Each release of
offers more and better ways to handle
queue problems. They are mostly implemented as options.
Section 34.6.2, "The Queue"
lists all options
that affect the queue. Of special interest are the new
Whenever you upgrade to a new
release, be sure to
for that latest information about new ways
to solve queueing problems.
The queue directory should never be shared among machines. Such sharing
can make detection of orphaned locks impossible.
Bugs in network locking daemons can lead
to race conditions in which neither of two machines can generate a queue identifier.
In old versions of
it was possible for an
file to be left in place even
though its corresponding mail message was not being processed.
Such spurious files prevented the message
from ever being delivered unless they were removed by hand. Spurious lock
files could be detected by watching the
Homespun programs and shell scripts for delivery of local mail
can fail and lose mail by exiting with the wrong value.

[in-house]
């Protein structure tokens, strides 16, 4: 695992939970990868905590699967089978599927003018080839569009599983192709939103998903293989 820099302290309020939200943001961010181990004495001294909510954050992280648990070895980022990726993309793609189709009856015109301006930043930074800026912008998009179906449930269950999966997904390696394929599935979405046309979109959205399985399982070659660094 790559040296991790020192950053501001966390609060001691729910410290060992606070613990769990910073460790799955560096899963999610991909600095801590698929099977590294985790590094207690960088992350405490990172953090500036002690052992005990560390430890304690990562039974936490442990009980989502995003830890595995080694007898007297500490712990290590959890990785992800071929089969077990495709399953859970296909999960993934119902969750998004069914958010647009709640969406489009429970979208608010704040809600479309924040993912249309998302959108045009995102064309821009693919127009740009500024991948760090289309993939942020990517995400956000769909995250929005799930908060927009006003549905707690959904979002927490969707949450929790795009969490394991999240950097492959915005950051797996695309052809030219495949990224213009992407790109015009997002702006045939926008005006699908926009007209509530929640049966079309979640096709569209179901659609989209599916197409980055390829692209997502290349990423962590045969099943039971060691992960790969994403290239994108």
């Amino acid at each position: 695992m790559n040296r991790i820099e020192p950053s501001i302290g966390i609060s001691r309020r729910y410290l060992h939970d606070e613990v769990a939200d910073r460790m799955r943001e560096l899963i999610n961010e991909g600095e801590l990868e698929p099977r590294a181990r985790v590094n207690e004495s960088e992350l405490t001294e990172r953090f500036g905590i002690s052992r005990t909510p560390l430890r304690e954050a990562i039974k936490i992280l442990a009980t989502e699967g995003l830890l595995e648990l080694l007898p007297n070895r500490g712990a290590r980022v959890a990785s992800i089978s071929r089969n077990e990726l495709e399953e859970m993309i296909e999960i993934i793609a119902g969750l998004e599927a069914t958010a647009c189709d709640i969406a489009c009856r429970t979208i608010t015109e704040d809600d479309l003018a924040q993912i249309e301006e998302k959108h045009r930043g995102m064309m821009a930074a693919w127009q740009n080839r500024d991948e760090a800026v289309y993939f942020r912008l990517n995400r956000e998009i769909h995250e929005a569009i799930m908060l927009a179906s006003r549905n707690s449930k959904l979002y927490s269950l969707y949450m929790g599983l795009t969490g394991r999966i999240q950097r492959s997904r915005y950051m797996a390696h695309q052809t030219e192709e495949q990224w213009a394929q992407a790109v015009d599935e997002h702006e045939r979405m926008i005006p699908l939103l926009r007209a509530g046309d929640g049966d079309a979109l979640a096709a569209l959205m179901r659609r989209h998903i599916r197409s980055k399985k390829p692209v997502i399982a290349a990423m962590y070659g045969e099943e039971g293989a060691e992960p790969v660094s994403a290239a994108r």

In the case of a recoverable error (a full disk, for example)
they should exit with EX_OSERR or EX_TEMPFAIL.
Both these exit values are defined in
cause the message to be requeued.
(2) into its queue directory,
you should avoid removing and recreating that directory while the
daemon is running. When processing the queue,
tries to read the queue directory by doing
(3) of the current directory. When the queue
directory is removed,
fails that open and
(3)'s the following warning:
orderq: cannot open "/usr/spool/mqueue" as ".": No such file or directory
Under a few old versions of
a bug in handling the queue could cause a message to be lost when
that message was the last in a queue run to be processed. This, among
other reasons, is good cause to always make sure you are running
the latest version of
program assumes that only it and other trusted
programs will place
files into the queue directory. Consequently, it trusts everything
it finds there. The queue directory
be protected from
other users and un-trusted programs.
If the queue directory is on a disk mounted separately from
, be certain to mount that disk
daemon. If you reverse these steps, the
(2) into the queue before
the mount. One effect of the reversal is that incoming mail will use a different
directory than outgoing mail. Another effect is that incoming queued
mail will be invisible. Yet another effect is that the outgoing queue
will never be processed by the daemon.